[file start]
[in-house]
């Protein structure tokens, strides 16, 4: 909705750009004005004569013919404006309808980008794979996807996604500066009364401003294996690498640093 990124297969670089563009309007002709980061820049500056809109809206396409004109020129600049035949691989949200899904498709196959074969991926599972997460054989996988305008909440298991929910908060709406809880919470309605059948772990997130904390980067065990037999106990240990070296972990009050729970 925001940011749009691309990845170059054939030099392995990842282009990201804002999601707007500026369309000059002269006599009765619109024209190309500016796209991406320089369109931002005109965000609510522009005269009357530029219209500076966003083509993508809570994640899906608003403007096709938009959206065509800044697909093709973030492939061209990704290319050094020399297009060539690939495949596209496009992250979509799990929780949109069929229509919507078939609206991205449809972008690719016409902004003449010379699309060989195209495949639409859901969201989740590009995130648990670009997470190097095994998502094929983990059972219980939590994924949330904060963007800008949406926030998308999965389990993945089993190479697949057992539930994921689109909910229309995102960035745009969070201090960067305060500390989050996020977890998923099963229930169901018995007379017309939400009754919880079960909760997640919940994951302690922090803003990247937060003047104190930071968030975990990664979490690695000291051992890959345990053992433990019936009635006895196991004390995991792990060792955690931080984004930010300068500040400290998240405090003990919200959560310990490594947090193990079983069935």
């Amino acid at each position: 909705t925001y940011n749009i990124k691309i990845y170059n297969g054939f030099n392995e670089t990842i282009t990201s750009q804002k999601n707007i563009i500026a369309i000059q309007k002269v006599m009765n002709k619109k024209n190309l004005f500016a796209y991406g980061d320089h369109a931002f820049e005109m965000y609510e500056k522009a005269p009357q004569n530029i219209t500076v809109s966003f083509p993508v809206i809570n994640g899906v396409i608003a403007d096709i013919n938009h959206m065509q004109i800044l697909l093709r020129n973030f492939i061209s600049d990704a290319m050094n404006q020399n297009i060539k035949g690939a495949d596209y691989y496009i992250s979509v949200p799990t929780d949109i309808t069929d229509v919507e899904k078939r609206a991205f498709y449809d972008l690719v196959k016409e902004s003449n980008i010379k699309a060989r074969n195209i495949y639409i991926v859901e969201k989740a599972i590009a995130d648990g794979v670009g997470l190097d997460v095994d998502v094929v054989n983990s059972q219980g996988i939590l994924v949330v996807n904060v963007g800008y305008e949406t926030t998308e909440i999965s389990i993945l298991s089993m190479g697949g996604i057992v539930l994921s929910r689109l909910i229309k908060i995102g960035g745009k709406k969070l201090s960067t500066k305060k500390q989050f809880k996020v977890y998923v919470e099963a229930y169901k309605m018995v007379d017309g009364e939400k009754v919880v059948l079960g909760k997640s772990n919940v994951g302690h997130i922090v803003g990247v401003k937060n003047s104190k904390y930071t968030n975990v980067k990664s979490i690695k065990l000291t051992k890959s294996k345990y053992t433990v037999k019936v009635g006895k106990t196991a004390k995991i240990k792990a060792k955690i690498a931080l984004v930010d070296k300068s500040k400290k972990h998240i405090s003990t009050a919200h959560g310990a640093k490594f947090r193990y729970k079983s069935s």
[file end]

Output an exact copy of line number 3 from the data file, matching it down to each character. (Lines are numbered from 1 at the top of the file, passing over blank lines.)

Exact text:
């Amino acid at each position: 909705t925001y940011n749009i990124k691309i990845y170059n297969g054939f030099n392995e670089t990842i282009t990201s750009q804002k999601n707007i563009i500026a369309i000059q309007k002269v006599m009765n002709k619109k024209n190309l004005f500016a796209y991406g980061d320089h369109a931002f820049e005109m965000y609510e500056k522009a005269p009357q004569n530029i219209t500076v809109s966003f083509p993508v809206i809570n994640g899906v396409i608003a403007d096709i013919n938009h959206m065509q004109i800044l697909l093709r020129n973030f492939i061209s600049d990704a290319m050094n404006q020399n297009i060539k035949g690939a495949d596209y691989y496009i992250s979509v949200p799990t929780d949109i309808t069929d229509v919507e899904k078939r609206a991205f498709y449809d972008l690719v196959k016409e902004s003449n980008i010379k699309a060989r074969n195209i495949y639409i991926v859901e969201k989740a599972i590009a995130d648990g794979v670009g997470l190097d997460v095994d998502v094929v054989n983990s059972q219980g996988i939590l994924v949330v996807n904060v963007g800008y305008e949406t926030t998308e909440i999965s389990i993945l298991s089993m190479g697949g996604i057992v539930l994921s929910r689109l909910i229309k908060i995102g960035g745009k709406k969070l201090s960067t500066k305060k500390q989050f809880k996020v977890y998923v919470e099963a229930y169901k309605m018995v007379d017309g009364e939400k009754v919880v059948l079960g909760k997640s772990n919940v994951g302690h997130i922090v803003g990247v401003k937060n003047s104190k904390y930071t968030n975990v980067k990664s979490i690695k065990l000291t051992k890959s294996k345990y053992t433990v037999k019936v009635g006895k106990t196991a004390k995991i240990k792990a060792k955690i690498a931080l984004v930010d070296k300068s500040k400290k972990h998240i405090s003990t009050a919200h959560g310990a640093k490594f947090r193990y729970k079983s069935s």